24-30 July 2016
Highfield Campus, University of Southampton
Europe/London timezone

Richard Feynman, Data-Intensive Science and the Future of Computing

30 Jul 2016, 11:15
30m
Building 32 (EEE) Room 1015 and Building 67 (Nightingale) Room 1027 via video link (University of Southampton, Highfield Campus)

Building 32 (EEE) Room 1015 and Building 67 (Nightingale) Room 1027 via video link

University of Southampton, Highfield Campus

Talk Plenary Session Plenary Session

Speaker

Prof. Tony Hey (STFC)

Description

This talk will discuss three current trends in computing: quantum computers; data-intensive computing and the recent resurgence in AI and Machine Learning; Exascale computing and the end of Moore’s Law. Although Richard Feynman is famous for his Nobel Prize for QED and his Feynman Diagrams, and for his three volume set of Lectures on Physics, it is not so well-known that he gave lectures on computing for the last five years of his life. In these lectures he was first to propose building a quantum computer. After an introduction to Feynman’s ideas on quantum computing, the ‘Big Data’ revolution in science will be discussed. The analysis of PetaBytes of CERN LHC data to find the Higgs Boson is one example but the explosion of experimental data is now impacting almost every field of science. We then briefly look at ‘Big Data’ applications outside of science and the emergence of ‘smart technologies’ in many aspects of everyday life. Finally, we end with a look at Exascale computing and some of the implications of the coming end of Moore’s Law.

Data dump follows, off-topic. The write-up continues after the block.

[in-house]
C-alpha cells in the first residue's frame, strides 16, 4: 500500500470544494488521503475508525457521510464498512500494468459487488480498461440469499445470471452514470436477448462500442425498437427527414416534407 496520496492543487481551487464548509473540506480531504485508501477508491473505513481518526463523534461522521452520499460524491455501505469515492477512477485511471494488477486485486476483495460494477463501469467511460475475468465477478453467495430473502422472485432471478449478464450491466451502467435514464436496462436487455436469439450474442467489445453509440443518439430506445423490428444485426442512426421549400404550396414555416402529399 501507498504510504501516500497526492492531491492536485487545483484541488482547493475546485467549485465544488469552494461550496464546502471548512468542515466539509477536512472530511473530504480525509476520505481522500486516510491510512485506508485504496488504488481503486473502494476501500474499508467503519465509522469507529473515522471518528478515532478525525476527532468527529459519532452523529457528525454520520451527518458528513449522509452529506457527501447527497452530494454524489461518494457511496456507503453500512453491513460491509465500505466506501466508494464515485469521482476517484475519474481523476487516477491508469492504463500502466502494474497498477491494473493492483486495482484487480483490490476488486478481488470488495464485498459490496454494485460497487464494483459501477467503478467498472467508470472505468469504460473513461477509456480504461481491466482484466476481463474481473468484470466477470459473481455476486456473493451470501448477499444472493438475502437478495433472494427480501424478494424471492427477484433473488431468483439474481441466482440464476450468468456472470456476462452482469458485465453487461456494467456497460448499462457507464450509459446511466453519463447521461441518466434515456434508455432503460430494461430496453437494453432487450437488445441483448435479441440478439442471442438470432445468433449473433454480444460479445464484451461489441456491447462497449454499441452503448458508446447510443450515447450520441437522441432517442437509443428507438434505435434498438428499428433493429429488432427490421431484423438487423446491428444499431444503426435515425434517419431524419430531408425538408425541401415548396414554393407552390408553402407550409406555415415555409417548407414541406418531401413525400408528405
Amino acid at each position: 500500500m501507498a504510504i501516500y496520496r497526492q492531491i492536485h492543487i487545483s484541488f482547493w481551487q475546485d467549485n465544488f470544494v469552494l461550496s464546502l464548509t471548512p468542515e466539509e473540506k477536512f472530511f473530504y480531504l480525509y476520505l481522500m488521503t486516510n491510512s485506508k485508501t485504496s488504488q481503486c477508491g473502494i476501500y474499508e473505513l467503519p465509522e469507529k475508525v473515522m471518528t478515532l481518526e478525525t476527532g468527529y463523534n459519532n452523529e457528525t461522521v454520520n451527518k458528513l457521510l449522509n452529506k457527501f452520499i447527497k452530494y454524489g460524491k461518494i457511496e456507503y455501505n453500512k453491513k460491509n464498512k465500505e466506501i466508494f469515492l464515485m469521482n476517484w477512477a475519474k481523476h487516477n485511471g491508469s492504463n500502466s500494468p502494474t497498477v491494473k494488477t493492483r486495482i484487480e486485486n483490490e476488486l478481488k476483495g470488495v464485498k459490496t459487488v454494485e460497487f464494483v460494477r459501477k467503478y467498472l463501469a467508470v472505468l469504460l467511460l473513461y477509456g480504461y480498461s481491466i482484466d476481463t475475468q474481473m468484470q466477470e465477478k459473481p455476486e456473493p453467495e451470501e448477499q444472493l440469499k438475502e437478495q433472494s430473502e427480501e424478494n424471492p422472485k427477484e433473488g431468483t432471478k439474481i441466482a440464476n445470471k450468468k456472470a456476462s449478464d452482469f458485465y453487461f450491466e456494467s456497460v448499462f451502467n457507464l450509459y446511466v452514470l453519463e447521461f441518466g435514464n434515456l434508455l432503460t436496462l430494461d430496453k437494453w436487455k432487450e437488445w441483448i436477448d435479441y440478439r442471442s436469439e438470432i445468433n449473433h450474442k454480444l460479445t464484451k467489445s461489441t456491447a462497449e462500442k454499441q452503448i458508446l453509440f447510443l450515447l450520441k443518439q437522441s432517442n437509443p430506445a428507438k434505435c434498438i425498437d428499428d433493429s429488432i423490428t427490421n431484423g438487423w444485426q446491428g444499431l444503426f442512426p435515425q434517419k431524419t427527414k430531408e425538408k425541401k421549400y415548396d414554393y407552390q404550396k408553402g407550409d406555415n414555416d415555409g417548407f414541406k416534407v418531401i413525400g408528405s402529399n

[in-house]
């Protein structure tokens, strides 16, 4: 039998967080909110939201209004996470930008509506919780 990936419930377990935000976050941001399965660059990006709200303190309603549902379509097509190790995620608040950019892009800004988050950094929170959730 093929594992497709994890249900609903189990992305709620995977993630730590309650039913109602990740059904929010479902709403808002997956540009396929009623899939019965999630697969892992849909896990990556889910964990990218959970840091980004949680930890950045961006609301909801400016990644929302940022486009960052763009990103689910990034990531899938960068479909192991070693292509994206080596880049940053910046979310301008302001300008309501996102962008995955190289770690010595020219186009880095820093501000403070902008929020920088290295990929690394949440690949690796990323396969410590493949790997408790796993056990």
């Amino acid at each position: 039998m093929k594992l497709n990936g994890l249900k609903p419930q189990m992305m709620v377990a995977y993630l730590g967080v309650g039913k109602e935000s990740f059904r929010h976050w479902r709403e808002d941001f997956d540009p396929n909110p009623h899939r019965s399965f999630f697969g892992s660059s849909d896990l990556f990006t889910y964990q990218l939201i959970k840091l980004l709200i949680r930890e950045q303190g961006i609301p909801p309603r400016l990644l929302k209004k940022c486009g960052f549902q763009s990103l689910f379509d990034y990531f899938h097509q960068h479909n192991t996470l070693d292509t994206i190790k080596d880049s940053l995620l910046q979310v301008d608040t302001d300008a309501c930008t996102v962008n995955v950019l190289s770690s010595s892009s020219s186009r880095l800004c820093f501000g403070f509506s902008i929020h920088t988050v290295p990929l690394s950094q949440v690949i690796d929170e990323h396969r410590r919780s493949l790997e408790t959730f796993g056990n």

Primary author

Prof. Tony Hey (STFC)

Presentation Materials